As far as laying the foundation for The White Stripes goes, the band’s self-titled debut is an almost perfect summation of what made The White Stripes irreplaceable in rock music. Foundational texts include ‘Jimmy the Exploder’, ‘Screwdriver’, and ‘Cannon’, the likes of which would inspire the band’s entire sound for the rest of their career.

But it’s the deeper cuts that make the biggest impression on The White Stripes: ‘Sugar Never Tasted So Good’, ‘Wasting My Time’, and especially the fiery finale of ‘I Fought Piranhas’ caused the rest of the music world to stand at attention and acknowledge one of the most exciting bands of the 2000s just as they were getting started.

3. Get Behind Me Satan

Get Behind Me Satan pulls off one of the ballsiest tricks that The White Stripes ever conjured up: it leads off with a classic blues-rock stomper that fits right into the band’s wheelhouse with ‘Blue Orchid’, and then spends 40 minutes deconstructing every element of The White Stripes’ sound that made them so beloved.

Hallmarks like distortion, blues, and garage rock can hardly be found on Get Behind Me Satan. Instead, Appalachian folk, barrelhouse piano rockers, lounge music, and experimentation take the lead, creating the most eclectic collection of songs that the band ever put out. Get Behind Me Satan is the most ambitious LP The White Stripes ever put out, but it wouldn’t have worked unless those experiments were truly inspired.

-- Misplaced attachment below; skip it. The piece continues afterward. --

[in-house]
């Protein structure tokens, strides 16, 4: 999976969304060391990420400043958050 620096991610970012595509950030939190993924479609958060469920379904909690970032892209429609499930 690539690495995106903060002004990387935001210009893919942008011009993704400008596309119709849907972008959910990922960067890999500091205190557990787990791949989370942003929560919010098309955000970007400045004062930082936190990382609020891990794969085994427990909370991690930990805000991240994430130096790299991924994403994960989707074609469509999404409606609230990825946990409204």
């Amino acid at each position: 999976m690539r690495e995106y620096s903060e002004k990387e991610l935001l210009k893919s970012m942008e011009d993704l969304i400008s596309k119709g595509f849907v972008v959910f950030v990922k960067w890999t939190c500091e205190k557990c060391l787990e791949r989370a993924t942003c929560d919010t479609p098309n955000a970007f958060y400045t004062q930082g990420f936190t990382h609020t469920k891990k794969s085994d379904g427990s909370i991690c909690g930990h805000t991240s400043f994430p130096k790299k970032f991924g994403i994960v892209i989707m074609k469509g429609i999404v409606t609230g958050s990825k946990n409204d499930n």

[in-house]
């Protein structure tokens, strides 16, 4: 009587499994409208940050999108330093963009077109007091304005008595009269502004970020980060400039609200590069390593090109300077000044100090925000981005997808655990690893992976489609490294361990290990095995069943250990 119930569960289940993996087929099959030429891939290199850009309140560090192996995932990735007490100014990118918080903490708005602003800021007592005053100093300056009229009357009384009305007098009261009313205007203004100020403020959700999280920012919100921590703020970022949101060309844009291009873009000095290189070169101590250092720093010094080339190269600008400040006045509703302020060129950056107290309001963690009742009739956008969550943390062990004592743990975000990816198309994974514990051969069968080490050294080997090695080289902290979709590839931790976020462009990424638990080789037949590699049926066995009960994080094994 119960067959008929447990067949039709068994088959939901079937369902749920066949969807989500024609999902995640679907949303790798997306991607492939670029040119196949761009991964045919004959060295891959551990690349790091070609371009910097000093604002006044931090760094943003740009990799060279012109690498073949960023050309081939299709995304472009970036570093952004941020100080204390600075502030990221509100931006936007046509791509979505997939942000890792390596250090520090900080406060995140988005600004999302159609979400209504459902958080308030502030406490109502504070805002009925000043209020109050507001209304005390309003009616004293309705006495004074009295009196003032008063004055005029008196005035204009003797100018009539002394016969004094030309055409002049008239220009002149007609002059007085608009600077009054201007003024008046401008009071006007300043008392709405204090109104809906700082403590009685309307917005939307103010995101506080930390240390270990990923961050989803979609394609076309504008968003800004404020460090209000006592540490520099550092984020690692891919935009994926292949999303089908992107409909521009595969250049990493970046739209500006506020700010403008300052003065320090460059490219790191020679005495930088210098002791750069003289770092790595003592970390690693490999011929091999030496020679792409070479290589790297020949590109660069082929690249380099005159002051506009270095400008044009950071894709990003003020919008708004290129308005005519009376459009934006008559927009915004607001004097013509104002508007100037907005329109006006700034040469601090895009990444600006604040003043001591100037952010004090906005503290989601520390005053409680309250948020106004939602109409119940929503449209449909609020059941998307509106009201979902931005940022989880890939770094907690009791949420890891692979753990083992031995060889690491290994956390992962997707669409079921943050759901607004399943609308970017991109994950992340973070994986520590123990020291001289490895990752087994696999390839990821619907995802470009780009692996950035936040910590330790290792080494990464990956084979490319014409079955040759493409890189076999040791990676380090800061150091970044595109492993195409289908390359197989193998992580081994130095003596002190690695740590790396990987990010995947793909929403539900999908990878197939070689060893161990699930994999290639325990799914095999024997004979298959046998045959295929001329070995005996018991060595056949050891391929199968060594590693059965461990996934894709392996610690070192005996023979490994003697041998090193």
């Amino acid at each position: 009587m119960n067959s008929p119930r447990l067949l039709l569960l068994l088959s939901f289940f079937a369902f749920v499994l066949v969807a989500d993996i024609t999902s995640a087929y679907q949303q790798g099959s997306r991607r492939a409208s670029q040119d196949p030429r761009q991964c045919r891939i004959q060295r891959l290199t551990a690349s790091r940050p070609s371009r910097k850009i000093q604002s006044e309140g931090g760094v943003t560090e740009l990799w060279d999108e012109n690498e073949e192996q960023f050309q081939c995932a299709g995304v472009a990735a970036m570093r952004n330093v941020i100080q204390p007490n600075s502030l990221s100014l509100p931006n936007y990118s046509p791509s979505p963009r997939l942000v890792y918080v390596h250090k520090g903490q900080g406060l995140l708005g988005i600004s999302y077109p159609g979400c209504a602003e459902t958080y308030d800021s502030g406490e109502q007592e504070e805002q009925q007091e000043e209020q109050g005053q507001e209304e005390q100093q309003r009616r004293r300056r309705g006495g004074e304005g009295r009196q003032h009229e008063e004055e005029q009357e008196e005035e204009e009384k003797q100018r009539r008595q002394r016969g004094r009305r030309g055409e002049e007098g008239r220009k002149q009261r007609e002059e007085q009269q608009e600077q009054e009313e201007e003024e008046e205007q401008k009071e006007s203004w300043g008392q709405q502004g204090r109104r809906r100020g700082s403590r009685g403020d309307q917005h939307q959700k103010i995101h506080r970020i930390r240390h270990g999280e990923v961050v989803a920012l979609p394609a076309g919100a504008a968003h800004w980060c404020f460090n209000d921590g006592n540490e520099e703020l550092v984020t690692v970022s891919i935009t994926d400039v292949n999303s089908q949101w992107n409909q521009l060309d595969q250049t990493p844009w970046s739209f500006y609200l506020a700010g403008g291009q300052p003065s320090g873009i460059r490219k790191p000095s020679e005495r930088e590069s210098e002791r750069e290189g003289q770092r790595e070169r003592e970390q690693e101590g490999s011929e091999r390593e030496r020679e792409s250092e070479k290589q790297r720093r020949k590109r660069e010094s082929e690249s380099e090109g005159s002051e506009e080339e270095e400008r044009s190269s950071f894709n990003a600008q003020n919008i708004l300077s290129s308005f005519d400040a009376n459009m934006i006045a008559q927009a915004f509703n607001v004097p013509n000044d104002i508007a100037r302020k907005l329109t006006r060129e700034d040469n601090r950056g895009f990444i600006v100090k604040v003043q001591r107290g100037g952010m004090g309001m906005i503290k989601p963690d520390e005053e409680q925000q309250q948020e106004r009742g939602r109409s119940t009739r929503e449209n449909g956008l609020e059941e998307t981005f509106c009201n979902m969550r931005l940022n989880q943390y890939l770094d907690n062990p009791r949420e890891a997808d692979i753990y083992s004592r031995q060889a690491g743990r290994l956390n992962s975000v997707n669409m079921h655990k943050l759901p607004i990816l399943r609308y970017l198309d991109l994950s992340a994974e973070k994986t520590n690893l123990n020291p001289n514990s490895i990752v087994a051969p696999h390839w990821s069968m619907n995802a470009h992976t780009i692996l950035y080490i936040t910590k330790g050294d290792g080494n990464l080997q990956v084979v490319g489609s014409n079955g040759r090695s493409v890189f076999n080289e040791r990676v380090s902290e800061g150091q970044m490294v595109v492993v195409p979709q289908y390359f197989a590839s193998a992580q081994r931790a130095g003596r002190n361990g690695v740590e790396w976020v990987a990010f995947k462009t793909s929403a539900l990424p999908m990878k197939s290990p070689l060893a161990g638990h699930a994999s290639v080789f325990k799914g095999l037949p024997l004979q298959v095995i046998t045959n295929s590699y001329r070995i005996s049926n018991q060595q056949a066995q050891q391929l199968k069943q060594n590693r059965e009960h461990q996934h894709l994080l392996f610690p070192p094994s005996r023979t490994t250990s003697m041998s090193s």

2. Elephant

OK, get it out of the way: listen to ‘Seven Nation Army’ and enjoy it. It’s the first song for a reason – if it were anywhere else on the album, the song would be a black hole that sucked up everything around. But once you move beyond it, Elephant is an embarrassment of riches and excitement.

‘There’s No Home for You Here’ and ‘Girl You Have No Faith in Medicine’ are two of the hardest-hitting songs in the entire White Stripes catalogue, while ‘Ball and Biscuit’ and ‘The Hardest Button to Button’ have become legendary for good reason. Meg gets a chance to shine on ‘In the Cold Cold Night’ and a campfire singalong sends us out on ‘Well It’s True That We Love One Another’. Elephant might have just missed out on being the band’s best LP, but it undoubtedly has some of the highest highs of the duo’s career

1. White Blood Cells

If you like any aspect of The White Stripes and their unique sound, then White Blood Cells is the album that fulfils all your desires without missing a beat. The bluesy stomp of ‘Dead Leaves and the Dirty Ground’ opens a 16-song explosion of rock, folk, ballads, and experimental compositions. Still retaining their raw and stripped-back sound, the album captures The White Stripes when their ambitions were highest.

Unlike their later albums, the deeper cuts here feel even more lovingly laboured over than the bigger tracks: you can practically feel the sweat drip off of ‘Aluminum’, ‘I Think I Smell a Rat’, ‘The Union Forever’, ‘I Can’t Wait’ and ‘This Protector. The most complete listening experience of the band’s entire career, White Blood Cells remains the greatest testament to The White Stripes and their singular power over rock music.